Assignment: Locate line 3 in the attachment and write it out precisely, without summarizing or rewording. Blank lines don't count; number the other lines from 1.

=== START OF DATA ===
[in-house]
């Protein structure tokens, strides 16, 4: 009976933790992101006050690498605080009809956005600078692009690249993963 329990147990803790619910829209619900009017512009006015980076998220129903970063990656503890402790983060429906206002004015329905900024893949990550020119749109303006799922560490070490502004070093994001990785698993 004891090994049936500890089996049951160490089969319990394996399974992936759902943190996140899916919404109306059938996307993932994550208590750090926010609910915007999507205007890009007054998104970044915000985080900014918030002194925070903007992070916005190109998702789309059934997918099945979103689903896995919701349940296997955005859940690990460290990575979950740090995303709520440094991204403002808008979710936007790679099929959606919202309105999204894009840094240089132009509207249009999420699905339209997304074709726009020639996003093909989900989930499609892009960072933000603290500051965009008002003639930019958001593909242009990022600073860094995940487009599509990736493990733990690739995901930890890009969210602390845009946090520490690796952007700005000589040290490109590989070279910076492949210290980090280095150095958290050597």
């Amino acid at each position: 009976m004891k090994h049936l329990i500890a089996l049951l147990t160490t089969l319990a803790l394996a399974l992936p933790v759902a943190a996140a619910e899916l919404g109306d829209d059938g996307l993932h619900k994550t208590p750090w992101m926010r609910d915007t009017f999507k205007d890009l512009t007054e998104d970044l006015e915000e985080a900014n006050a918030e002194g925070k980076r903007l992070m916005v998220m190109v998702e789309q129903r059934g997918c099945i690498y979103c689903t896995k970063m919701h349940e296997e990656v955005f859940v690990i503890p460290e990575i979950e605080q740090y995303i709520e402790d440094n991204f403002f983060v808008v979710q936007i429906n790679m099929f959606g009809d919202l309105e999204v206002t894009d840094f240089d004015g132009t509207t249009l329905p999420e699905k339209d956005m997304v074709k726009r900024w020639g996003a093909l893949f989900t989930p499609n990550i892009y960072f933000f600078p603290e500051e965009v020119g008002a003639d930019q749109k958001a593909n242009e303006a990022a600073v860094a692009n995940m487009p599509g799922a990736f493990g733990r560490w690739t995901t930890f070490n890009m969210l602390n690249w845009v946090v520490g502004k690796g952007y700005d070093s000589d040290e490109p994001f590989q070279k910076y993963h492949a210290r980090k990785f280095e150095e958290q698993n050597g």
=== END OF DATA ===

């Amino acid at each position: 009976m004891k090994h049936l329990i500890a089996l049951l147990t160490t089969l319990a803790l394996a399974l992936p933790v759902a943190a996140a619910e899916l919404g109306d829209d059938g996307l993932h619900k994550t208590p750090w992101m926010r609910d915007t009017f999507k205007d890009l512009t007054e998104d970044l006015e915000e985080a900014n006050a918030e002194g925070k980076r903007l992070m916005v998220m190109v998702e789309q129903r059934g997918c099945i690498y979103c689903t896995k970063m919701h349940e296997e990656v955005f859940v690990i503890p460290e990575i979950e605080q740090y995303i709520e402790d440094n991204f403002f983060v808008v979710q936007i429906n790679m099929f959606g009809d919202l309105e999204v206002t894009d840094f240089d004015g132009t509207t249009l329905p999420e699905k339209d956005m997304v074709k726009r900024w020639g996003a093909l893949f989900t989930p499609n990550i892009y960072f933000f600078p603290e500051e965009v020119g008002a003639d930019q749109k958001a593909n242009e303006a990022a600073v860094a692009n995940m487009p599509g799922a990736f493990g733990r560490w690739t995901t930890f070490n890009m969210l602390n690249w845009v946090v520490g502004k690796g952007y700005d070093s000589d040290e490109p994001f590989q070279k910076y993963h492949a210290r980090k990785f280095e150095e958290q698993n050597g």